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There may not be as many women in leadership roles as men, but the number is growing. As women continue to rise in the professional ranks, there is a need for female role models who inspire and encourage women to shatter that glass ceiling. We wanted to highlight several inspirational women leaders like this in a series, in celebration of Women’s Month 2022 in South Africa. As part of this series, we spoke to Megan du Plooy, a rising star in the mining and exploration industry.

A Commercial Account Manager with a geology background, Megan shared what she has learned about growing one’s career, her experience working in all-male teams, and being fearless.

Read the full interview with Megan and see all she had to say.

A conversation with Megan du Plooy: Memorable career lessons, challenges and experiences in the mining sector, and more

1. What is your current role & industry?

I currently work as a Commercial Account Manager at acQuire Technology Solutions in the exploration and mining industry, and have a background in geology.

2. What is it like being a woman in the Exploration and Mining Industry?

Colourful. It is what you make of it, it’s not always easy. I am an outgoing person, so I love it. There is so much to do in this industry.

3. What did you wish you knew when you were first starting out in your career?

You are not the wisest when you are in the middle of nowhere. Your job is not yours, but your career is, so be intentional about each job. No one is going to build your career for you, but others will be able to advise you along the way. Be open-minded and open to change. Do not get attached to an outcome or job title because you will be disappointed. Don’t be a verb! Never burn bridges.

It’s possible to be assertive and kind at the same time. It is okay to fail but get back up quickly and do things differently. Drop any entitlement – you don’t deserve anything. Stay humble.

Keep a logbook of experiences, jokes, and memories – you will forget otherwise! Label those rock samples you collect and keep a record or you will forget when and where you got them, and what they are!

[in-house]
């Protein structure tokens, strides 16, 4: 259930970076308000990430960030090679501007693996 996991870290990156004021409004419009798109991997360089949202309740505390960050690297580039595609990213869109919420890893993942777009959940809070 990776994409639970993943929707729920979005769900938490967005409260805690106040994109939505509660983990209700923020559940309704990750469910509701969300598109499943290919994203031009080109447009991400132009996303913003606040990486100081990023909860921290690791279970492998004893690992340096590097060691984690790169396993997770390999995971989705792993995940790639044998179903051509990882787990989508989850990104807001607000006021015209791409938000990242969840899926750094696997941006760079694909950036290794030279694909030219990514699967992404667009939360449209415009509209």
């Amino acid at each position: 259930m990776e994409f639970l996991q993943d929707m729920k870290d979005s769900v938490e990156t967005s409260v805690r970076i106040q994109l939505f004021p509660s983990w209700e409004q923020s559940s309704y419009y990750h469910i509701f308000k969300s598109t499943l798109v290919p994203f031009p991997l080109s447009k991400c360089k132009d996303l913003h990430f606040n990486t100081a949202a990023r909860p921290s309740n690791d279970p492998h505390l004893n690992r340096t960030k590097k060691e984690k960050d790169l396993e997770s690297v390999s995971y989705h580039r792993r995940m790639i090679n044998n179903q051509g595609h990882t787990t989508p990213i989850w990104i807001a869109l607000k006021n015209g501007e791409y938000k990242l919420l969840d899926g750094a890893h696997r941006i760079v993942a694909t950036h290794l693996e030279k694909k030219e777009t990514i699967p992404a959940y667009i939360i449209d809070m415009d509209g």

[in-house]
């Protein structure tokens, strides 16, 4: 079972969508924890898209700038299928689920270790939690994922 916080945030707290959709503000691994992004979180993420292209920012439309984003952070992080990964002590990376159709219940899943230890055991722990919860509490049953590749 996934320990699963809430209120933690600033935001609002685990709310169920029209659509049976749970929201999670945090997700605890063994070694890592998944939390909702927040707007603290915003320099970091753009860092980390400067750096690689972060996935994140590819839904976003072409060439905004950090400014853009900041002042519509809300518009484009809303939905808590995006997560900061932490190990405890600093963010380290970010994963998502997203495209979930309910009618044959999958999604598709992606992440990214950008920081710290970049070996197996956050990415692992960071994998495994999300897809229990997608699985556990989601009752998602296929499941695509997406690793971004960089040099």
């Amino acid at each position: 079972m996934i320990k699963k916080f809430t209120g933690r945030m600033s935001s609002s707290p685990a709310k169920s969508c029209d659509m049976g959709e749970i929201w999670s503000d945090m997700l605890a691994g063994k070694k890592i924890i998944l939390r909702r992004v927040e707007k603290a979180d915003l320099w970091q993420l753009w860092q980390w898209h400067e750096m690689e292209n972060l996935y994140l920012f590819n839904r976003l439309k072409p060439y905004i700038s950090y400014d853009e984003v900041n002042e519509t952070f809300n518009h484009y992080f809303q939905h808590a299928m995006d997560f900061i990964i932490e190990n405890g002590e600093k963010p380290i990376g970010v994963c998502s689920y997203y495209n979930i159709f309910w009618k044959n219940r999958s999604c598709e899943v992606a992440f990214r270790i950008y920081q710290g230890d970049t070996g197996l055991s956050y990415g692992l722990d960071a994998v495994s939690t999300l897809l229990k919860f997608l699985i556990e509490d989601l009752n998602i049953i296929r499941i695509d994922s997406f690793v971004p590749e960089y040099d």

Get a clear understanding of what mental health is and always prioritise it. It is okay to quit a course. Be a ‘learn-it-all’, not a ‘know-it-all’.

Take photos with other geologists you meet, especially all the geos who have made significant contributions to the field. Prioritise personal development – professional development will then be fuelled naturally.

Impatience will get you nowhere faster. Empathy gets you far. Don’t get too angry or sad, nothing is ever as bad as it seems. Life is long until it’s not, so try everything. Don’t take yourself too seriously.

4. Have you drawn professional inspiration from other women? Tell us about someone who has inspired you.

I often draw inspiration from my mother, Heleen du Plooy, who used to run a mine hospital (albeit about 30 years ago) as one of the OG trailblazing women in mining. Her advice on professionalism in the mining environment remains relevant [today]. [Advice on] how to maintain assertiveness in a male-populated workplace; being confident as the subject matter expert; and enjoying the journey, as it is a unique industry and can make for great memories.

There are many women in this industry whom I look up to, too many to mention here. A lot has been done in the past by other women (and men) for me to be able to work in this industry. I also look up to women who are younger than I am. Great heights are being conquered [by women] and we can all learn from different experiences, perspectives, and roles within the industry (so many strategies are transferable across silos).

Having sought professional career coaching has also helped me articulate my thought processes and skills which inspires me daily in my professional life and personal life – thank you Briony Liber!

5. Which of your personal traits are you proud of and think have helped you succeed?